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CASA radars use LEARN connectivity to shorten weather response windows

Collaborative Adaptive Sensing of the Atmosphere (CASA) is a University of Massachusetts Amherst Engineering Research Center featuring a network of Doppler radars that offers early detection of impactful weather. CASA radars originally were deployed in southwestern Oklahoma, where extreme weather such as tornadoes occur often. When the 10-year grant was completed, the CASA radar system was moved to the Dallas-Fort Worth (DWF) area where it could be used in a heavily populated area to increase its impact. The data from these sensors requires large amounts of bandwidth, provided in part by connectivity through LEARN.

Data generated from CASA radars is used nationally for research and modeling, including operationally by the NWS Fort Worth/Dallas forecast office and the National Oceanic and Atmospheric Administration (NOAA).

“There were issues getting data from all those sensors into a working environment and making it available, explains Douglas Rhue, Regional Networking and Program Manager for the National Weather Service’s (NWS) Southern Region Headquarters (SRH). “SRH has a partnership with LEARN and has been on the board for as long as I can remember. Since we are members of (and connected to) LEARN, we were able to get LEARN access for the CASA radars.”

There are seven CASA radars deployed around the DFW area, including two on the LEARN network at the University of Texas at Arlington (UTA) and at the University of North Texas (UNT), where it is ported across the friction-free LEARN backbone to academic compute clouds at the University of Houston (UH) and at Texas A&M University. In addition, LEARN has enabled access to Internet2’s advanced Layer 2 services, which allows CASA to dynamically provision computing resources and bandwidth prioritized to meet the user needs as weather changes.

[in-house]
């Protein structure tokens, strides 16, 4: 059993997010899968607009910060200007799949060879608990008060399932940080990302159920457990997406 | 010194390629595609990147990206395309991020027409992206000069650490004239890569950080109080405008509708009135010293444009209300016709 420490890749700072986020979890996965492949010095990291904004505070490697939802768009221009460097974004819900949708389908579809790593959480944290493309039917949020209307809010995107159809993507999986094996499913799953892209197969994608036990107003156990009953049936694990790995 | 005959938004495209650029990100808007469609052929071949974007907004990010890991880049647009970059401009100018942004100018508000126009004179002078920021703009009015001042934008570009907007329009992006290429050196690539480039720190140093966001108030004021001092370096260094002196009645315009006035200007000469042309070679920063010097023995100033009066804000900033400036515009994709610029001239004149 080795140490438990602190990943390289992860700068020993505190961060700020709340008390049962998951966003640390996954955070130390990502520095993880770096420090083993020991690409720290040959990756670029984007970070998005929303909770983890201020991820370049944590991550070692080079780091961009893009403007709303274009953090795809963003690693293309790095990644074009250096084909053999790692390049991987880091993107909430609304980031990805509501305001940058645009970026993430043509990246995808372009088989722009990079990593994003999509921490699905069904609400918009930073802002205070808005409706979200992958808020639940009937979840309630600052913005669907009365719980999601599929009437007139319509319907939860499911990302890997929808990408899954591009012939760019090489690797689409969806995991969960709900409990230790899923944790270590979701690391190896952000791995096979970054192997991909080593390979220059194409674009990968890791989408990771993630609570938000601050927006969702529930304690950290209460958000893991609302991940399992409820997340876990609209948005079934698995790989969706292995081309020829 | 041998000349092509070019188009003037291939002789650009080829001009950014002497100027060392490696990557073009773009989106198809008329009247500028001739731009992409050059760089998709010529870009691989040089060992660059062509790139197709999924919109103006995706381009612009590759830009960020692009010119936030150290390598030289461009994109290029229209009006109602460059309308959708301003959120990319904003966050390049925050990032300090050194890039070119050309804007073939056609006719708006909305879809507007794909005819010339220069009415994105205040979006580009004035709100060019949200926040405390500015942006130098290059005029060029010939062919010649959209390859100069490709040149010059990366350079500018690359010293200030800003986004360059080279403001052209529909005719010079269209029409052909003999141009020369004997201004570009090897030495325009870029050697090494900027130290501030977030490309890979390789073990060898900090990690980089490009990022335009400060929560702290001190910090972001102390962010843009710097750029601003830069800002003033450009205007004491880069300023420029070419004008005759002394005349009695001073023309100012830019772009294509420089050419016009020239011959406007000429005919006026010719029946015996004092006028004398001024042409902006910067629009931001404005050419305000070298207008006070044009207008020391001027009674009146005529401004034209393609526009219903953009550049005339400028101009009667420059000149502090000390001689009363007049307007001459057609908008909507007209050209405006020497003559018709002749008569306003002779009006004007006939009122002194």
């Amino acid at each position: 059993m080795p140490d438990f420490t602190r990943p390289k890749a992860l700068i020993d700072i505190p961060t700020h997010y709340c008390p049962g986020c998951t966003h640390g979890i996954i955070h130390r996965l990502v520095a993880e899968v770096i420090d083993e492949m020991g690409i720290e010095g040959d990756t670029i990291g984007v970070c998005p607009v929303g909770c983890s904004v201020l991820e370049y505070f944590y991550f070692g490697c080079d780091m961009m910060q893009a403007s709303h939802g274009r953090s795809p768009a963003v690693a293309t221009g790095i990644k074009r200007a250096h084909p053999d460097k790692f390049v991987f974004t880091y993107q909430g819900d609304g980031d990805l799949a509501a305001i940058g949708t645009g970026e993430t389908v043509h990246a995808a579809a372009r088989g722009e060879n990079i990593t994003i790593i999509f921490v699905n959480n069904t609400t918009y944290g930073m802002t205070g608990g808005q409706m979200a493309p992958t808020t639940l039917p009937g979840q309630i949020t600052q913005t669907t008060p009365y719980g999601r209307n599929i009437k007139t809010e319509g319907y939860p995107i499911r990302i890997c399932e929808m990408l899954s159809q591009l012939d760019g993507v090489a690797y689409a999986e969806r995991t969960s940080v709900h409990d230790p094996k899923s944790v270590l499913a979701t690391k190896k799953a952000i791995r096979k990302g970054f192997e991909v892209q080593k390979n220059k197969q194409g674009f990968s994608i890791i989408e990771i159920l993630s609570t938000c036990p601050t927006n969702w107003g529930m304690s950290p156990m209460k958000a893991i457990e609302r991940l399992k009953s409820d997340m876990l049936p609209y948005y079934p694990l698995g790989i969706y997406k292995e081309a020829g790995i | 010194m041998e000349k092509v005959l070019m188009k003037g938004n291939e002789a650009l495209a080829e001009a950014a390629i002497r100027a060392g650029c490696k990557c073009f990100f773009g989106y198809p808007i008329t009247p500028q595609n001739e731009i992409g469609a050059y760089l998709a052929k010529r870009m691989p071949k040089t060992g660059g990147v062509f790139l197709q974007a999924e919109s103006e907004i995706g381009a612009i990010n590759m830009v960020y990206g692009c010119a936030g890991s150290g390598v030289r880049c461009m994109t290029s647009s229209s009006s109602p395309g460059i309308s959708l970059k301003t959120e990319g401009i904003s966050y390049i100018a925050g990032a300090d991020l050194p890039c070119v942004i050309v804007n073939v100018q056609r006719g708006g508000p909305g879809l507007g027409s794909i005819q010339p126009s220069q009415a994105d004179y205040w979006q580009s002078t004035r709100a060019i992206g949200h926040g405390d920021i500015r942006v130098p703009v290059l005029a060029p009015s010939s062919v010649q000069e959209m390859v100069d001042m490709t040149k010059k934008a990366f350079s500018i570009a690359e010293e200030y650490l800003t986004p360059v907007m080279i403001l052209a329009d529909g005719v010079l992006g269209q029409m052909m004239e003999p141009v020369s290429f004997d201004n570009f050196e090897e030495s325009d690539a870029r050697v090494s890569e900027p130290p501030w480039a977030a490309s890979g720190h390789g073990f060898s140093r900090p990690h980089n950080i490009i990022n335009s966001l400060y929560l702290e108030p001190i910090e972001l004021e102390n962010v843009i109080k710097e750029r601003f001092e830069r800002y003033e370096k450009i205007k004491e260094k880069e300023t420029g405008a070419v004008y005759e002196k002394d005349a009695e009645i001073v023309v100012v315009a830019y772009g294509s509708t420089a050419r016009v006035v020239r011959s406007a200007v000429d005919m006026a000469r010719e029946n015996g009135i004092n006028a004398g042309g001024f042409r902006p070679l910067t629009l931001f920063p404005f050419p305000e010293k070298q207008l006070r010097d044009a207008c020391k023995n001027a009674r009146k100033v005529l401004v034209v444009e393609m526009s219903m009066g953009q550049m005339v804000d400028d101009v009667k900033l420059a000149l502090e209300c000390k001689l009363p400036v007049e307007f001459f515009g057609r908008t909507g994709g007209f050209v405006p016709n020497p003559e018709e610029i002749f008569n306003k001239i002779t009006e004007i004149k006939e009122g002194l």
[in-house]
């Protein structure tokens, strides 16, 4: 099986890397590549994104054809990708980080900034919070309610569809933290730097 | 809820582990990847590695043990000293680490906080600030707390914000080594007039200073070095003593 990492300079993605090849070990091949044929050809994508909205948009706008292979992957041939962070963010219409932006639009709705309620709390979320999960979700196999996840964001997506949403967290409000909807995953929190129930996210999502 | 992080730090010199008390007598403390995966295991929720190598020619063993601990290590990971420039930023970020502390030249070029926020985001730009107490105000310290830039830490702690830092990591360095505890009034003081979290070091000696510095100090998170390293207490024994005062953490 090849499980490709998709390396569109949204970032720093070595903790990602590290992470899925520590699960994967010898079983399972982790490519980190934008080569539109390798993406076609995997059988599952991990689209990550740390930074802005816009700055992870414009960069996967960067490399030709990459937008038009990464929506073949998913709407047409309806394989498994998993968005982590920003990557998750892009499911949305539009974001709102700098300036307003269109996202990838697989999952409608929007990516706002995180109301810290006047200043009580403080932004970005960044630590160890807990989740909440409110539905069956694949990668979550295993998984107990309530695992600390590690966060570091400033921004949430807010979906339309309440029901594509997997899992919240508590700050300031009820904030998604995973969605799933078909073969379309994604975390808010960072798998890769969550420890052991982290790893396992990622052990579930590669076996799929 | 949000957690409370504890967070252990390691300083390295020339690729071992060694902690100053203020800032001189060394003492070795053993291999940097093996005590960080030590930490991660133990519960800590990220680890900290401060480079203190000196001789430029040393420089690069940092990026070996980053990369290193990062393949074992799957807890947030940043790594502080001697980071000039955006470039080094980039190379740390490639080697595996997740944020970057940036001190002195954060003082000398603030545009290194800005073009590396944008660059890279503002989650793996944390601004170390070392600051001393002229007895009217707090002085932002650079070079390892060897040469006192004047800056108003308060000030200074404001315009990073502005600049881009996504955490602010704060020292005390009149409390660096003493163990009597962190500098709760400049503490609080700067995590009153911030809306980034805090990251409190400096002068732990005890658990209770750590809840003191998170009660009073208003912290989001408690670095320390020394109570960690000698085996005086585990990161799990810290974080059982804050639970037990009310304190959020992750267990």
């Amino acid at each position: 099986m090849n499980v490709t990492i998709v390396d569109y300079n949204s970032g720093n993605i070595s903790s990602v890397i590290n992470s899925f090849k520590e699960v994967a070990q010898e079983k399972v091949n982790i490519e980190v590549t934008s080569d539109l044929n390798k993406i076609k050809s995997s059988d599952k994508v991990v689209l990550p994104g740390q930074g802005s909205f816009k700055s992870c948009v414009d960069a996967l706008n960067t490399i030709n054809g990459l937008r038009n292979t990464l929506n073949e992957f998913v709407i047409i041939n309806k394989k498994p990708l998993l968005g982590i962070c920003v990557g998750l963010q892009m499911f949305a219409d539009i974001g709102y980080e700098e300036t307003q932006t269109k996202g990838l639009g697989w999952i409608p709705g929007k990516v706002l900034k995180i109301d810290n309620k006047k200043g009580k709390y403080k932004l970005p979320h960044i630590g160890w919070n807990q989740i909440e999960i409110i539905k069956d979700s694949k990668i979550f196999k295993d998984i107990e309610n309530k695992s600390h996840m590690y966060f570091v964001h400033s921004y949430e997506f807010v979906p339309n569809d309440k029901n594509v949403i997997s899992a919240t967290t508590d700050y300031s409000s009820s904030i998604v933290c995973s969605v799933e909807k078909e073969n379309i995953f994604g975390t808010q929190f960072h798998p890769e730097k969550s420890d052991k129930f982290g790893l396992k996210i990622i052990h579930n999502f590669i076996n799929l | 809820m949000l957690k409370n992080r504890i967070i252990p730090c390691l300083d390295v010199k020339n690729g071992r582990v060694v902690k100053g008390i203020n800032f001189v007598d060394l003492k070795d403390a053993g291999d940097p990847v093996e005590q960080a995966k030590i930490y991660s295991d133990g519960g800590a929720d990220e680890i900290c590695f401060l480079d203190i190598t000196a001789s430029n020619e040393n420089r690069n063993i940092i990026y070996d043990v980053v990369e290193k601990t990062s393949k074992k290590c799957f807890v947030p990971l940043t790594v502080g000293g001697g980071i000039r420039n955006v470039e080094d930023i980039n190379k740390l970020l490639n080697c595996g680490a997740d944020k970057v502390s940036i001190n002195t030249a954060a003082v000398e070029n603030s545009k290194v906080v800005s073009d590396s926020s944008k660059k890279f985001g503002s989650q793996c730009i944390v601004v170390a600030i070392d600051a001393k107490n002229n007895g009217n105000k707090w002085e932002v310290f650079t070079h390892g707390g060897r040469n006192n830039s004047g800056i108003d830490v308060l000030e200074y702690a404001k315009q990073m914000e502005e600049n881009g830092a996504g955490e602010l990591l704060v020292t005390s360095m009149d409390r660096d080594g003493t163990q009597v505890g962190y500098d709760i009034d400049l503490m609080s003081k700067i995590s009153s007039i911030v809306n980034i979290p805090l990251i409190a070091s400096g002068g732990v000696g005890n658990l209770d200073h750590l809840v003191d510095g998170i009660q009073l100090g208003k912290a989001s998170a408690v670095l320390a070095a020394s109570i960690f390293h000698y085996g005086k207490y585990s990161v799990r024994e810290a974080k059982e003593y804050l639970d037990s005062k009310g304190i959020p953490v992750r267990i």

The major impact of CASA radars in the DFW area are the weather alerts. The end users, primarily North Central Texas Council of Governments (NCTCOG) subscribers, receive images queried with data to show wind fields, precipitation and other network products that help cities identify and respond to flash floods, hail, high winds, tornadoes, and other weather phenomena.

A phone app allows for community members in the DFW area to receive warnings on their phone of potential bad weather in their area.  Eric Lyons, lead systems engineer and lead of Radar at UMass, explains that a member of a community that is subscribed can customize current locations and get targeted app updates and warnings; they can even choose when to get alerted, such as rainfall over a certain amount or a tornado within a certain radius of their home or office.

“The data from this app is used by social scientist researchers in a variety of ways. They do surveys, test verbiage and see people’s reactions,” adds Lyons. “If they received a flood warning, did they avoid the

flooded area? Did it affect traffic? Having LEARN at UNT and UTA is tremendously helpful. LEARN gives a number of options for data processing compared to most sites, where the last mile connection is usually a bottleneck. With LEARN we can do so much more with the high-speed connectivity.”

Bandwidth to the SRH increased 10 times in summer 2020. While each radar sensor has a dedicated connection, they all converge on the LEARN network. Closes Rhue, “without connectivity from LEARN, I don’t think we’d have nearly the success we’ve had with the CASA radar system.”